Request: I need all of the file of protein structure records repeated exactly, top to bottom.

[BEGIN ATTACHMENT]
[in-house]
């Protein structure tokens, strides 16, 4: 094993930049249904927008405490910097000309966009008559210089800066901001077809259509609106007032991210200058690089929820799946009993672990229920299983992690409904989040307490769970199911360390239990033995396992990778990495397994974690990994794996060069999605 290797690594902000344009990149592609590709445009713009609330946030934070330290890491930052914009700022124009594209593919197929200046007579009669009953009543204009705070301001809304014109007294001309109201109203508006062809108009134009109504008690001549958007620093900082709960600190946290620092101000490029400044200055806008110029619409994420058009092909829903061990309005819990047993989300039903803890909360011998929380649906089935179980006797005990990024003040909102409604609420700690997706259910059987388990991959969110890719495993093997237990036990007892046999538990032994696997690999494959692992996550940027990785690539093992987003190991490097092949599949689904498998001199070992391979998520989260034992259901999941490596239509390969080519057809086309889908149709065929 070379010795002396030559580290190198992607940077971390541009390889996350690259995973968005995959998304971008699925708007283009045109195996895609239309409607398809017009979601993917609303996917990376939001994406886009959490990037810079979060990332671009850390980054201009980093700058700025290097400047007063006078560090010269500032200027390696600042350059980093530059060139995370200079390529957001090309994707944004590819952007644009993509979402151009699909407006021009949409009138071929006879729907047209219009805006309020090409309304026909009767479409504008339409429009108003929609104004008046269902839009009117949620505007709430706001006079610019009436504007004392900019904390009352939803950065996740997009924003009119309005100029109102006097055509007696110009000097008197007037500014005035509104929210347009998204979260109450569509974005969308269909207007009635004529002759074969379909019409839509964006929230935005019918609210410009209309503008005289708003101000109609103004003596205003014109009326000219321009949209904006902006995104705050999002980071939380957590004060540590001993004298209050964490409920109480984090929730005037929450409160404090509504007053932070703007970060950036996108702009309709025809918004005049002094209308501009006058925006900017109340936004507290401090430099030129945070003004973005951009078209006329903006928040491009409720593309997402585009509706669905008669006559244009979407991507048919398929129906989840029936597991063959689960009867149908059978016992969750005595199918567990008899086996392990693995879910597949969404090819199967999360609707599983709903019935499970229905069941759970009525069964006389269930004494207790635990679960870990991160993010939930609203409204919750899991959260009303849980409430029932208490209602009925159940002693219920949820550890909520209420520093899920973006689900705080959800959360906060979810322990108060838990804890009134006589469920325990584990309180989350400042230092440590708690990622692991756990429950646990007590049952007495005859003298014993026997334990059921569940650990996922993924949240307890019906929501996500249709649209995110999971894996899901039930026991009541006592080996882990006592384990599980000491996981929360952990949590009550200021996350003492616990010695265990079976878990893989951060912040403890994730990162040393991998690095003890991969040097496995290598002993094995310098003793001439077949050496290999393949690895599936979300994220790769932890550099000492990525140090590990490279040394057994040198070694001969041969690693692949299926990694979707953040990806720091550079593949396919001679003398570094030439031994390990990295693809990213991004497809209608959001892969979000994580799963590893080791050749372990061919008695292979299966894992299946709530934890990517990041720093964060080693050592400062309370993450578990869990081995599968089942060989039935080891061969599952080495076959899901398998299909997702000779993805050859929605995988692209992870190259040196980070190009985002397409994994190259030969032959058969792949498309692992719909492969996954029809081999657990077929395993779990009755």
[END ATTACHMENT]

[in-house]
């Protein structure tokens, strides 16, 4: 094993930049249904927008405490910097000309966009008559210089800066901001077809259509609106007032991210200058690089929820799946009993672990229920299983992690409904989040307490769970199911360390239990033995396992990778990495397994974690990994794996060069999605 290797690594902000344009990149592609590709445009713009609330946030934070330290890491930052914009700022124009594209593919197929200046007579009669009953009543204009705070301001809304014109007294001309109201109203508006062809108009134009109504008690001549958007620093900082709960600190946290620092101000490029400044200055806008110029619409994420058009092909829903061990309005819990047993989300039903803890909360011998929380649906089935179980006797005990990024003040909102409604609420700690997706259910059987388990991959969110890719495993093997237990036990007892046999538990032994696997690999494959692992996550940027990785690539093992987003190991490097092949599949689904498998001199070992391979998520989260034992259901999941490596239509390969080519057809086309889908149709065929 070379010795002396030559580290190198992607940077971390541009390889996350690259995973968005995959998304971008699925708007283009045109195996895609239309409607398809017009979601993917609303996917990376939001994406886009959490990037810079979060990332671009850390980054201009980093700058700025290097400047007063006078560090010269500032200027390696600042350059980093530059060139995370200079390529957001090309994707944004590819952007644009993509979402151009699909407006021009949409009138071929006879729907047209219009805006309020090409309304026909009767479409504008339409429009108003929609104004008046269902839009009117949620505007709430706001006079610019009436504007004392900019904390009352939803950065996740997009924003009119309005100029109102006097055509007696110009000097008197007037500014005035509104929210347009998204979260109450569509974005969308269909207007009635004529002759074969379909019409839509964006929230935005019918609210410009209309503008005289708003101000109609103004003596205003014109009326000219321009949209904006902006995104705050999002980071939380957590004060540590001993004298209050964490409920109480984090929730005037929450409160404090509504007053932070703007970060950036996108702009309709025809918004005049002094209308501009006058925006900017109340936004507290401090430099030129945070003004973005951009078209006329903006928040491009409720593309997402585009509706669905008669006559244009979407991507048919398929129906989840029936597991063959689960009867149908059978016992969750005595199918567990008899086996392990693995879910597949969404090819199967999360609707599983709903019935499970229905069941759970009525069964006389269930004494207790635990679960870990991160993010939930609203409204919750899991959260009303849980409430029932208490209602009925159940002693219920949820550890909520209420520093899920973006689900705080959800959360906060979810322990108060838990804890009134006589469920325990584990309180989350400042230092440590708690990622692991756990429950646990007590049952007495005859003298014993026997334990059921569940650990996922993924949240307890019906929501996500249709649209995110999971894996899901039930026991009541006592080996882990006592384990599980000491996981929360952990949590009550200021996350003492616990010695265990079976878990893989951060912040403890994730990162040393991998690095003890991969040097496995290598002993094995310098003793001439077949050496290999393949690895599936979300994220790769932890550099000492990525140090590990490279040394057994040198070694001969041969690693692949299926990694979707953040990806720091550079593949396919001679003398570094030439031994390990990295693809990213991004497809209608959001892969979000994580799963590893080791050749372990061919008695292979299966894992299946709530934890990517990041720093964060080693050592400062309370993450578990869990081995599968089942060989039935080891061969599952080495076959899901398998299909997702000779993805050859929605995988692209992870190259040196980070190009985002397409994994190259030969032959058969792949498309692992719909492969996954029809081999657990077929395993779990009755």